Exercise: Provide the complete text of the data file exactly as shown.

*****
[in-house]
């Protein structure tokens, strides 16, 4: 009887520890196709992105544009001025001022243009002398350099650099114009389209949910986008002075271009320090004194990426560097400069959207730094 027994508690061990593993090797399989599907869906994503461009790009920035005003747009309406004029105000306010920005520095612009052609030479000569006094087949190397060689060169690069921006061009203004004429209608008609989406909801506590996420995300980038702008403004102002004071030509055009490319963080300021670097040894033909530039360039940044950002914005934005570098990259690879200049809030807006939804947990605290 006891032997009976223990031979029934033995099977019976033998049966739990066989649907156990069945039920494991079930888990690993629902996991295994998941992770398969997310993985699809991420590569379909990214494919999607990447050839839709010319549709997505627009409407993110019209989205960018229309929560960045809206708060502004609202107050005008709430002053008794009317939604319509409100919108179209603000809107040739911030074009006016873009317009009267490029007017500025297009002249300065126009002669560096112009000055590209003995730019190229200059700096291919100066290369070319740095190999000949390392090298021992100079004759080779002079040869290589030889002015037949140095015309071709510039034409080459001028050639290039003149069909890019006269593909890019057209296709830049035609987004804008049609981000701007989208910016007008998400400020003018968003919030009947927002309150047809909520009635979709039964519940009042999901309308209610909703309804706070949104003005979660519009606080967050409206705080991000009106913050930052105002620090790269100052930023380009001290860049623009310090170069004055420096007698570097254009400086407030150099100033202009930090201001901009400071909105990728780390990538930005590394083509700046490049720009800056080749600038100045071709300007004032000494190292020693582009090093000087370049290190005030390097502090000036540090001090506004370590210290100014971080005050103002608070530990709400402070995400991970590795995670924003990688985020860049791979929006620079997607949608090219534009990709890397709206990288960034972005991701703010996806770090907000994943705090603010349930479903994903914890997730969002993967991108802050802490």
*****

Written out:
[in-house]
């Protein structure tokens, strides 16, 4: 009887520890196709992105544009001025001022243009002398350099650099114009389209949910986008002075271009320090004194990426560097400069959207730094 027994508690061990593993090797399989599907869906994503461009790009920035005003747009309406004029105000306010920005520095612009052609030479000569006094087949190397060689060169690069921006061009203004004429209608008609989406909801506590996420995300980038702008403004102002004071030509055009490319963080300021670097040894033909530039360039940044950002914005934005570098990259690879200049809030807006939804947990605290 006891032997009976223990031979029934033995099977019976033998049966739990066989649907156990069945039920494991079930888990690993629902996991295994998941992770398969997310993985699809991420590569379909990214494919999607990447050839839709010319549709997505627009409407993110019209989205960018229309929560960045809206708060502004609202107050005008709430002053008794009317939604319509409100919108179209603000809107040739911030074009006016873009317009009267490029007017500025297009002249300065126009002669560096112009000055590209003995730019190229200059700096291919100066290369070319740095190999000949390392090298021992100079004759080779002079040869290589030889002015037949140095015309071709510039034409080459001028050639290039003149069909890019006269593909890019057209296709830049035609987004804008049609981000701007989208910016007008998400400020003018968003919030009947927002309150047809909520009635979709039964519940009042999901309308209610909703309804706070949104003005979660519009606080967050409206705080991000009106913050930052105002620090790269100052930023380009001290860049623009310090170069004055420096007698570097254009400086407030150099100033202009930090201001901009400071909105990728780390990538930005590394083509700046490049720009800056080749600038100045071709300007004032000494190292020693582009090093000087370049290190005030390097502090000036540090001090506004370590210290100014971080005050103002608070530990709400402070995400991970590795995670924003990688985020860049791979929006620079997607949608090219534009990709890397709206990288960034972005991701703010996806770090907000994943705090603010349930479903994903914890997730969002993967991108802050802490």